"Never before have Americans had the chance to watch the establishment media while also seeing events unfold for themselves, live, on television. Our collective understanding of the dissonance between the two is breeding a distrust of the major news organs that will likely long outlast this war."

Morris' view is that establishment media like the New York Times, CBS, NBC and ABC have been shown to be absurdly pessimistic and wildly inaccurate:

"Each morning, we sat reading our copy of The New York Times, The Washington Post or the Los Angeles Times and ruminated on their prophecies of doom and quagmire. Then we looked up to see, on television, correspondents actually embedded with our troops reporting quick advances, one-sided firefights, melting opposition and, finally, welcoming crowds."

Hinderaker in particular posted joyous and glorious photograps almost on a daily basis showing how our trimphant troops were welcomed as liberators by Iraqis, and they usually included captions from Hinderaker like this, from April 30, 2003:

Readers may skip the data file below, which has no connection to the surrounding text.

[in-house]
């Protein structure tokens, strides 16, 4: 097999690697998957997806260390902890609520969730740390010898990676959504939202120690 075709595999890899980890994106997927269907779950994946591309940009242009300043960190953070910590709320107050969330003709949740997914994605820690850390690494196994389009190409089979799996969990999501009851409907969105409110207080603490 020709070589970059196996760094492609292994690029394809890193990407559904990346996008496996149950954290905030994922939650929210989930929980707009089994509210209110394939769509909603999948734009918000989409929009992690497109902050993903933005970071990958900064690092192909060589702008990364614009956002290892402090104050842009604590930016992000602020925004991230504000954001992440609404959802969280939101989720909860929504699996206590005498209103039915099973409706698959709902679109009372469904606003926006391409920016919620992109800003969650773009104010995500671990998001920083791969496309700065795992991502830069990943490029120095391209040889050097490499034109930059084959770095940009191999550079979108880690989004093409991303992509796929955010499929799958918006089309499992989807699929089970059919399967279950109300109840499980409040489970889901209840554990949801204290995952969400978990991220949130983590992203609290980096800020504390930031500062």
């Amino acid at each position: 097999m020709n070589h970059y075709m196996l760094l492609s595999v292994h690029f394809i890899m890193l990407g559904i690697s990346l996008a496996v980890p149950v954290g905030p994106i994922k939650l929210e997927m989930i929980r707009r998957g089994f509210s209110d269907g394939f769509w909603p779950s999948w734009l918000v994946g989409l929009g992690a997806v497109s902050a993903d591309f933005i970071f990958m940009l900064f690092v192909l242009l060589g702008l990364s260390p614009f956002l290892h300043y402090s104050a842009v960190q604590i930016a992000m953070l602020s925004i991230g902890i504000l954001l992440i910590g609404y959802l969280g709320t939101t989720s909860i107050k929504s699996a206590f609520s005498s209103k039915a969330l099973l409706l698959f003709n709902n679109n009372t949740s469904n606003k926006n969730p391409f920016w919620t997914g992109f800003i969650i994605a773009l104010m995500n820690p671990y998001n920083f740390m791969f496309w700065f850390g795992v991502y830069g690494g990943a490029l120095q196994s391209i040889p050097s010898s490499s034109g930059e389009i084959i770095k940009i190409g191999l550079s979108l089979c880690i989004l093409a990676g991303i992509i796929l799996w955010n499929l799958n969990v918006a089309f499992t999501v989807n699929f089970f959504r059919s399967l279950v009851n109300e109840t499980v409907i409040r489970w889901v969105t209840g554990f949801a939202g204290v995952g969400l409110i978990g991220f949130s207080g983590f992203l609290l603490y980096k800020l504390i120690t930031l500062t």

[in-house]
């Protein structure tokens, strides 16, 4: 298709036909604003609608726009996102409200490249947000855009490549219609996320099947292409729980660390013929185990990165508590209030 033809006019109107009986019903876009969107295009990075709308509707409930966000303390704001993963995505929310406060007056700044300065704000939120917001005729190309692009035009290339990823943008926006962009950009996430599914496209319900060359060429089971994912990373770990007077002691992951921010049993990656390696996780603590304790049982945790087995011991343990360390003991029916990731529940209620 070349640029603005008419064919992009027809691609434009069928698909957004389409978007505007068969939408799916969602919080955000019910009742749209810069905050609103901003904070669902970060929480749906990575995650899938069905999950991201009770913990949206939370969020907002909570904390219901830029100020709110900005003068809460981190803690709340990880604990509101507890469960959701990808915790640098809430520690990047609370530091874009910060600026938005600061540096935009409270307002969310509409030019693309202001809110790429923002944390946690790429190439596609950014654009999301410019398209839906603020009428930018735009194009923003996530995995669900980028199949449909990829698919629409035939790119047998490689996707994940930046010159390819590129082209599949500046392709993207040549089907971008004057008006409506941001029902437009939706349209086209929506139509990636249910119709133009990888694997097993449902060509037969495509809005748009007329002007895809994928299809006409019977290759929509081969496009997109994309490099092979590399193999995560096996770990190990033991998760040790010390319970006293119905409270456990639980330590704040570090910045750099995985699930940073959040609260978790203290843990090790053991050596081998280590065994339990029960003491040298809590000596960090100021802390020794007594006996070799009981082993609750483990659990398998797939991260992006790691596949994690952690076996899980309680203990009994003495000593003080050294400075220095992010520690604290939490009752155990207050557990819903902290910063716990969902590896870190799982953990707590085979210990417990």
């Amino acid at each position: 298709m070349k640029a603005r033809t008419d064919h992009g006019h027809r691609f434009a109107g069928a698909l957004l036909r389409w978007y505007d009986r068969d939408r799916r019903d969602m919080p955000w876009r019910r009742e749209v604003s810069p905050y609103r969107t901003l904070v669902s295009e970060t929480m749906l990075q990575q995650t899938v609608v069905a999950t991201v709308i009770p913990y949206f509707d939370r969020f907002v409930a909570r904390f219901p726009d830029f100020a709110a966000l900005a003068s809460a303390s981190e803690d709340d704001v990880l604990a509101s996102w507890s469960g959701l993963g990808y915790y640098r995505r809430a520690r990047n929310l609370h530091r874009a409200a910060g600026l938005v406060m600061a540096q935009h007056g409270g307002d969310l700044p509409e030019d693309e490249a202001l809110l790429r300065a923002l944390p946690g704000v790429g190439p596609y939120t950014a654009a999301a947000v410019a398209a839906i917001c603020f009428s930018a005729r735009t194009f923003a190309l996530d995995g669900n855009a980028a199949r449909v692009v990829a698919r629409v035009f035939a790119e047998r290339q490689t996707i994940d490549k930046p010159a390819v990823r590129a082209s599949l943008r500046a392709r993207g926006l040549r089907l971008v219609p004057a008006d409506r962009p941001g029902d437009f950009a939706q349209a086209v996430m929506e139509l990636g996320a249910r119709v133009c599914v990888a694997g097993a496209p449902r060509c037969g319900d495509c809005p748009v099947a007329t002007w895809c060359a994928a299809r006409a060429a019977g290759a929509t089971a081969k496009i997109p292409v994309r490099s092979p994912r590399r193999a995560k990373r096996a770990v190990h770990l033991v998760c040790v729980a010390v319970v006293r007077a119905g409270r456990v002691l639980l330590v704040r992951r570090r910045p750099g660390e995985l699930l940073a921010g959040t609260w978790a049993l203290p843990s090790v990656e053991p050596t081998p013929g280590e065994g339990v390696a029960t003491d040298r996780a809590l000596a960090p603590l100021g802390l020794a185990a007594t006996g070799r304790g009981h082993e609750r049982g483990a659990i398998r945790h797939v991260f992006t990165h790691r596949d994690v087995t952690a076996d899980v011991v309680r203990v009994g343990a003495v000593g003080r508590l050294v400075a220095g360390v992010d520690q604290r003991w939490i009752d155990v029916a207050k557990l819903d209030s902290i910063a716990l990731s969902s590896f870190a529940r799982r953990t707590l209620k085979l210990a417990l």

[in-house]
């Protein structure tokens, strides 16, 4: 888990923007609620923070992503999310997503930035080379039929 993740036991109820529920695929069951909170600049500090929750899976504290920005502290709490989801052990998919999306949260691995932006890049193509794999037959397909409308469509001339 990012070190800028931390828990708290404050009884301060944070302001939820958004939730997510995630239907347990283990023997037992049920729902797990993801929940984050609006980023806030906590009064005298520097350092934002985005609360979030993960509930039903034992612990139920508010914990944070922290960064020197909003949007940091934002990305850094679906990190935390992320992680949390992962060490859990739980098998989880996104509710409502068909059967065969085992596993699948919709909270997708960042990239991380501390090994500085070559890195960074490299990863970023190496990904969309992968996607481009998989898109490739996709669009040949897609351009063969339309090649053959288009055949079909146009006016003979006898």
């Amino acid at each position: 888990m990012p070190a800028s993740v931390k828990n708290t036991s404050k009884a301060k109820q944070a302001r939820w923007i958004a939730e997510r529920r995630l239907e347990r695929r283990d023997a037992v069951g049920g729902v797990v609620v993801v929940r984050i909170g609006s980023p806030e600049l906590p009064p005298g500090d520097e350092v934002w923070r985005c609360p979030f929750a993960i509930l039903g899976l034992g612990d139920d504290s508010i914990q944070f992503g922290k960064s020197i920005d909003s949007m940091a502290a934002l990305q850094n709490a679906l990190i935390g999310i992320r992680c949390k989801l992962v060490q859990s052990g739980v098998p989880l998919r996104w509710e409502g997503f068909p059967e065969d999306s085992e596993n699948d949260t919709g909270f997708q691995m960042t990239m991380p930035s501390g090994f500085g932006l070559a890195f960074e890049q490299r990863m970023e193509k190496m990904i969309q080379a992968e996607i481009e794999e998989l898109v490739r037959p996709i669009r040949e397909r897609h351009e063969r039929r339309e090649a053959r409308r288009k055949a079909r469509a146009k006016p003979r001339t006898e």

With the war in Iraq winding down, the daily photos in Army Times include scenes of joyful homecomings.

Charles Krauthammer, April 19, 2003

"The only people who think this wasn't a victory are Upper Westside liberals, and a few people here in Washington."

Given all of this profoundly false misinformation they were being fed, it is no wonder that the vast majority of Americans -- both Democrats and Republicans -- strongly supported the war. As Powerline celebrated back then:

The latest Fox News poll data are out, based on interviews conducted April 8-9. No surprises; 81% support the military action in Iraq, and 68% strongly support it. The President's approval rating is positive by a 71% to 20% margin. General satisfaction with the progress of the war and with our military is no surprise.

And Hinkeraker's comment from April 15, 2003 reminds us of the disgusting climate which these deceivers created -- where those who (accurately and wisely) questioned the war or disputed the war proponents' false propaganda were stigmatized with the worst labels possible:

I don't think we're at the point yet where Bill Clinton can officially be called a traitor, but he certainly is making a career out of giving aid and comfort to our enemies.